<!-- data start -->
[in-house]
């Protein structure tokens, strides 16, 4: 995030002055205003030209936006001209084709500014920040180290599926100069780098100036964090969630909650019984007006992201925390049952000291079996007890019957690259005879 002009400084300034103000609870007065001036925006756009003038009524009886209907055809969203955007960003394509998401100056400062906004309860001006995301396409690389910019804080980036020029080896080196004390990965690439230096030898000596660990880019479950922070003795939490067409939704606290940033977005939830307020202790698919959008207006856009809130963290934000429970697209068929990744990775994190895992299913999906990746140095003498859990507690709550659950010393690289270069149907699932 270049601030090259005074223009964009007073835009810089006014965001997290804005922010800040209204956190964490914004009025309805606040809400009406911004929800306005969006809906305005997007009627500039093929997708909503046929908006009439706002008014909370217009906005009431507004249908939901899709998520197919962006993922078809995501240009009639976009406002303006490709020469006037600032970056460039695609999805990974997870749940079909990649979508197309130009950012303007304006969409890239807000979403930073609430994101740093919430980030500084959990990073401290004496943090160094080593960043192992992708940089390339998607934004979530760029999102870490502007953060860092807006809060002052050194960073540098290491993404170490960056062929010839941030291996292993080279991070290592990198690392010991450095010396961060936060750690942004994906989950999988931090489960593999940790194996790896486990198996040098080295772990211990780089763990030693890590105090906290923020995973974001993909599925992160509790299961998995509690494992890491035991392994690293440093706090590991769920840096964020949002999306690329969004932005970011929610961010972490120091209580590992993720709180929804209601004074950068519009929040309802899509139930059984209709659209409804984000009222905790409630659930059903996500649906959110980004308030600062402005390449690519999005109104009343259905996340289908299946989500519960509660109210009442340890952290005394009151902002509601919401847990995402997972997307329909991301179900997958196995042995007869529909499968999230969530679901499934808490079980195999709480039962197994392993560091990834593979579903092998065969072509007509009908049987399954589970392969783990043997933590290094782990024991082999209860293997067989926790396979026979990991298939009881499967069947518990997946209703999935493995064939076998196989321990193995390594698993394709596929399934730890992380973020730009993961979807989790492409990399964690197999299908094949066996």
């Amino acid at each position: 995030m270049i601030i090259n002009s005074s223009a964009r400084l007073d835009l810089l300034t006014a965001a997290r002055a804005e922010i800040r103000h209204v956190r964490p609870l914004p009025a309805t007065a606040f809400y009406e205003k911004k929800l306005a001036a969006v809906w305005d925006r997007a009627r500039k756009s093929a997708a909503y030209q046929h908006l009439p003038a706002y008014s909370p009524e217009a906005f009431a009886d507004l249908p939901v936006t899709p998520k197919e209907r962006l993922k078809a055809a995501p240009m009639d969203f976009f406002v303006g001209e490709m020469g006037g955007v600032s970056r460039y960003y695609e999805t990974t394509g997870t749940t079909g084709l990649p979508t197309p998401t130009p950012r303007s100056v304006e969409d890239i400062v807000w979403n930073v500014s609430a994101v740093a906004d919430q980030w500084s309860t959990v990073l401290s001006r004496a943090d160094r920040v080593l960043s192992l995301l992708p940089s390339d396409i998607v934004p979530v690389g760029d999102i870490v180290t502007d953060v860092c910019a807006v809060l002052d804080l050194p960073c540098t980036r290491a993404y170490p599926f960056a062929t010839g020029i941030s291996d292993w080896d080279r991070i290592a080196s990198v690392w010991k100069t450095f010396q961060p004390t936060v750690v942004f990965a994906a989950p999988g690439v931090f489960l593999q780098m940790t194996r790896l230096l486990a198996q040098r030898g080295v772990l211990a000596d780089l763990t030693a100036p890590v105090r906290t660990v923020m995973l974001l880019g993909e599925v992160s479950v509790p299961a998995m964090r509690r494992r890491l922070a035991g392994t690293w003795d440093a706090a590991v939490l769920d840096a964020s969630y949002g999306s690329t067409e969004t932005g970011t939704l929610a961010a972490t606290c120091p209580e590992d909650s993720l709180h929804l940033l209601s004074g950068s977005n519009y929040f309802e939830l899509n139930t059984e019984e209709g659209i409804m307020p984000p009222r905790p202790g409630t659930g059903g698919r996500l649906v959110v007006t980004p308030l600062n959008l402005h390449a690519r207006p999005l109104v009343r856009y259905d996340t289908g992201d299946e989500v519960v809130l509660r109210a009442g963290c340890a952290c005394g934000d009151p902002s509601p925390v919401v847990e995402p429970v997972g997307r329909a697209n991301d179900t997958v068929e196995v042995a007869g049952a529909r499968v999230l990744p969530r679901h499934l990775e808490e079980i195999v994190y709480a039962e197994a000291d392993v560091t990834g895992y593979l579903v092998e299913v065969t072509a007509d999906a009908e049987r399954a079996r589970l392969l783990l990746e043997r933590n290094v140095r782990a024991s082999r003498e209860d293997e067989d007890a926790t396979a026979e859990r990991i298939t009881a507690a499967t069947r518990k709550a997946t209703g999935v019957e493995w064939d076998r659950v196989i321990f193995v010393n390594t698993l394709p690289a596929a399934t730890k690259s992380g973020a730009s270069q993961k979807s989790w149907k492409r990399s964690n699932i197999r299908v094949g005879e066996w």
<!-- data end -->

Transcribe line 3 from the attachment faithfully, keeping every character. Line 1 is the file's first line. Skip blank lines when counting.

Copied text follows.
């Amino acid at each position: 995030m270049i601030i090259n002009s005074s223009a964009r400084l007073d835009l810089l300034t006014a965001a997290r002055a804005e922010i800040r103000h209204v956190r964490p609870l914004p009025a309805t007065a606040f809400y009406e205003k911004k929800l306005a001036a969006v809906w305005d925006r997007a009627r500039k756009s093929a997708a909503y030209q046929h908006l009439p003038a706002y008014s909370p009524e217009a906005f009431a009886d507004l249908p939901v936006t899709p998520k197919e209907r962006l993922k078809a055809a995501p240009m009639d969203f976009f406002v303006g001209e490709m020469g006037g955007v600032s970056r460039y960003y695609e999805t990974t394509g997870t749940t079909g084709l990649p979508t197309p998401t130009p950012r303007s100056v304006e969409d890239i400062v807000w979403n930073v500014s609430a994101v740093a906004d919430q980030w500084s309860t959990v990073l401290s001006r004496a943090d160094r920040v080593l960043s192992l995301l992708p940089s390339d396409i998607v934004p979530v690389g760029d999102i870490v180290t502007d953060v860092c910019a807006v809060l002052d804080l050194p960073c540098t980036r290491a993404y170490p599926f960056a062929t010839g020029i941030s291996d292993w080896d080279r991070i290592a080196s990198v690392w010991k100069t450095f010396q961060p004390t936060v750690v942004f990965a994906a989950p999988g690439v931090f489960l593999q780098m940790t194996r790896l230096l486990a198996q040098r030898g080295v772990l211990a000596d780089l763990t030693a100036p890590v105090r906290t660990v923020m995973l974001l880019g993909e599925v992160s479950v509790p299961a998995m964090r509690r494992r890491l922070a035991g392994t690293w003795d440093a706090a590991v939490l769920d840096a964020s969630y949002g999306s690329t067409e969004t932005g970011t939704l929610a961010a972490t606290c120091p209580e590992d909650s993720l709180h929804l940033l209601s004074g950068s977005n519009y929040f309802e939830l899509n139930t059984e019984e209709g659209i409804m307020p984000p009222r905790p202790g409630t659930g059903g698919r996500l649906v959110v007006t980004p308030l600062n959008l402005h390449a690519r207006p999005l109104v009343r856009y259905d996340t289908g992201d299946e989500v519960v809130l509660r109210a009442g963290c340890a952290c005394g934000d009151p902002s509601p925390v919401v847990e995402p429970v997972g997307r329909a697209n991301d179900t997958v068929e196995v042995a007869g049952a529909r499968v999230l990744p969530r679901h499934l990775e808490e079980i195999v994190y709480a039962e197994a000291d392993v560091t990834g895992y593979l579903v092998e299913v065969t072509a007509d999906a009908e049987r399954a079996r589970l392969l783990l990746e043997r933590n290094v140095r782990a024991s082999r003498e209860d293997e067989d007890a926790t396979a026979e859990r990991i298939t009881a507690a499967t069947r518990k709550a997946t209703g999935v019957e493995w064939d076998r659950v196989i321990f193995v010393n390594t698993l394709p690289a596929a399934t730890k690259s992380g973020a730009s270069q993961k979807s989790w149907k492409r990399s964690n699932i197999r299908v094949g005879e066996w």